When was the last time you reviewed your mortgage and compared it to the best available on the market? You could be paying too much or have a loan structure that’s not as efficient as it could be.
Any Australian with a mortgage will know by now that unless they fix their interest rate they will be subject to interest rate fluctuations during the life of their loan.
This fact has been highlighted as this month’s RBA reduction of the cash rate this month will not necessarily flow on to everyone with a mortgage.
Outside of the RBA’s official changes to the cash rate fluctuations in mortgage interest rates will more often be increases rather than decreases. This comes as no surprise as banks and financial institutions are notoriously quick to respond to any negative financial reporting and justify an increase in interest rates.
This phenomenon is something I like to call Mortgage Interest Rate Creep.
So why do banks and financial institutions get away with this and what can be done to avoid being caught out paying too much?
Here are three causes of mortgage interest rate creep:
The Bottom Line.
As much as you are a customer of a lender, you are also their revenue stream. An increase in your interest rate will yield a higher return for them. Statistically once people obtain a mortgage if the rate is increased in gradual increments it will go unnoticed for a considerable amount of time. You could be forgiven for concluding that institutions count on this to prolong the time spent paying a higher interest rates.
Cost of Funding.
This is a very legitimate reason for an increase in interest rates. Financial institutions price their products based on the cost of the funds at a point in time. When money is advanced it is anchored for want of a better word to a tranche of funding. Some of that funding is cash on deposit, some of it is from institutional investors or from the money markets overseas. This cost is not always fixed and is subject to a number of forces. While the correlation of the source of funds and destination isn’t 1:1 there is sufficient effect to justify rate increases. It is for this reason that often times institutions make lower interest rate products available for new customers while old customers are ineligible for the same rates. They have secured funding at a lower cost and have allocated to lend it for ‘new money’ only.
The Reserve Bank
In recent times the effect of interest rate cuts and increases has not had a 1:1 correlation to mortgage interest rates. This has made the job of the Reserve Bank increasingly challenging. Lending institutions have absorbed the benefit of some RBA rate reductions and passed on a marginal amount and prior that (when rates were increasing) they passed on greater rate increases than what the RBA did. There are many technical reasons why this is happening which most economists can’t even understand, but for us mere mortals all we need to know is that the RBA’s meetings on the first Tuesday of every month are an important factor in determining interest rates for our mortgages.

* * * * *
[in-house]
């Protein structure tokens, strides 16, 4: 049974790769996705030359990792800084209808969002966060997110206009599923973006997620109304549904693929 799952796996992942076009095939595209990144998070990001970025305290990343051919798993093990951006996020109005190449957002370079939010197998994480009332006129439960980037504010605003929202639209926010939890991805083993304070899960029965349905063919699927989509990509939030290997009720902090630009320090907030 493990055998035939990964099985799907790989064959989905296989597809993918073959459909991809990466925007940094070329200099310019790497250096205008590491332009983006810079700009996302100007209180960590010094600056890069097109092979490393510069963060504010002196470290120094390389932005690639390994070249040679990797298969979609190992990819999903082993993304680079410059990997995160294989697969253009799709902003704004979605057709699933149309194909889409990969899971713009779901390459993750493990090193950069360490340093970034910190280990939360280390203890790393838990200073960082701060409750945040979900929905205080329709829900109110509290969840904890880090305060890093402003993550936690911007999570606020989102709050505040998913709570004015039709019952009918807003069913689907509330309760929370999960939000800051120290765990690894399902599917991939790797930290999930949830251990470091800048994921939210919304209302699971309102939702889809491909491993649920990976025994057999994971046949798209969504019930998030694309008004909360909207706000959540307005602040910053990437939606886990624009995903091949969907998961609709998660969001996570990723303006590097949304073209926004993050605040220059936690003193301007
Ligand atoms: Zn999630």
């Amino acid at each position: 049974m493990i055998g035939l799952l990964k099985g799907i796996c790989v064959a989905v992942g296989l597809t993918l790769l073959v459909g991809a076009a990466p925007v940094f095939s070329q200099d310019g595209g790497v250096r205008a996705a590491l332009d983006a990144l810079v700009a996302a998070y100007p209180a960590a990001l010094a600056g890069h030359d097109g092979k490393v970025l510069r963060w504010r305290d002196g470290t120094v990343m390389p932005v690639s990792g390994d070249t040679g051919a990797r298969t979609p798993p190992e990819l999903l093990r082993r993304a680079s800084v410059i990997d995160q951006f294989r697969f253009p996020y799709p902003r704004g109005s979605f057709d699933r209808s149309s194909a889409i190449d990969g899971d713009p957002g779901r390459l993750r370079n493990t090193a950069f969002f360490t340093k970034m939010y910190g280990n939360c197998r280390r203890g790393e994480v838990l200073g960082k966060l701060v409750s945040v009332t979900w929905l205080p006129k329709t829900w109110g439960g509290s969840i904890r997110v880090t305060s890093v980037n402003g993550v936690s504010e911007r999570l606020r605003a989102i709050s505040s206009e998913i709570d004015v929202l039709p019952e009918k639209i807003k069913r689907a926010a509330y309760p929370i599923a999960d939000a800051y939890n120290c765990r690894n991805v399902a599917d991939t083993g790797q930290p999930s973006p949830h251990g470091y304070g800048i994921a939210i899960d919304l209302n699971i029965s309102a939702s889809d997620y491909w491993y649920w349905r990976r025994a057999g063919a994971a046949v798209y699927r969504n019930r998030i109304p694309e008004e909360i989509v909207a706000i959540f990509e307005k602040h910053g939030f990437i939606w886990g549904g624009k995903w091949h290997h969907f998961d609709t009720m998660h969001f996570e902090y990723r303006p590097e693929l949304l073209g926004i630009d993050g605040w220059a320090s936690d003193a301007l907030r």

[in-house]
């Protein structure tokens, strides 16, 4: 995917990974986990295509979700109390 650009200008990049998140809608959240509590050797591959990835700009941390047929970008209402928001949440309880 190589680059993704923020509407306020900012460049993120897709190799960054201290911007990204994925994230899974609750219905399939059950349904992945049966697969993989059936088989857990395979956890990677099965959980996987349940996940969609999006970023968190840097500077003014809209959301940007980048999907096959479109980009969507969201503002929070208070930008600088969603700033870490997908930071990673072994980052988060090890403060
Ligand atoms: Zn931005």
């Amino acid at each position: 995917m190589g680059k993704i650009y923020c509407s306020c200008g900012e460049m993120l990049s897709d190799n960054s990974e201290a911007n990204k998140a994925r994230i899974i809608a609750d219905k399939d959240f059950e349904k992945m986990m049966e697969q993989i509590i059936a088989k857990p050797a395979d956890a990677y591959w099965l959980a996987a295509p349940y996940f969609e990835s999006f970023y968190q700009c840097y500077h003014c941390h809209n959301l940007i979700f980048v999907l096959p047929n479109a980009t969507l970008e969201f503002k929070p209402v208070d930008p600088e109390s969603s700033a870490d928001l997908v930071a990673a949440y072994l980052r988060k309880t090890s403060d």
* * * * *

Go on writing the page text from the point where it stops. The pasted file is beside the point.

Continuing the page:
How you can avoid paying too much
The ultimate responsibility for keeping an eye on your mortgage interest rate rests on you. Contrary to what would be best practice, banks and financial institutions do not regularly inform their internal lending managers or brokers when a particular customers mortgage interest rate has increased. Furthermore I am yet to hear of a bank or financial institution reaching out to their existing customers to point out that their interest rate is higher relative to the rate new customers are obtaining.
With so many mortgage products and conditions or variations of loan type it is important to be mindful of changes in your circumstances or the Australian Economy that could result in your mortgage interest rate being higher than it should.
Here are some simple things to consider to decide whether you should make an appointment with your adviser or mortgage broker:
- Since obtaining your loan has the purpose of your loan changed?
- Is any part of your loan interest only?
- Did you fix your interest rate at any time and is it still fixed or has it converted to variable?
- Has it been more than 18 months since you obtained your loan?
- Has the news cycle included an increasing number of negative commentary on financial reporting?
If more than two of the above are a ‘Yes’ then it might be worthwhile to review your mortgages to determine whether they can be optimised in some way to reduce the interest rates and fees.
As a mortgage broker I am able to access product and policy information from a large variety of lenders. Each client is unique and may not qualify to borrow they amount they need from every lender. By taking steps to first identify optimisation opportunities as well as calculate cost-benefit timeframes I’m able to quickly determine whether the best course of action is to remain and review or refinance and restructure.
Regularly reviewing your mortgages ensures that you are aware of what circumstances can help or hinder your quest in paying the least amount possible in interest and fees on your mortgages.
Get in touch with Alina today to make an appointment with Armen Vartazarian, our in house mortgage broker and finance strategist. He will provide a complimentary mortgage review which will identify cost saving opportunities.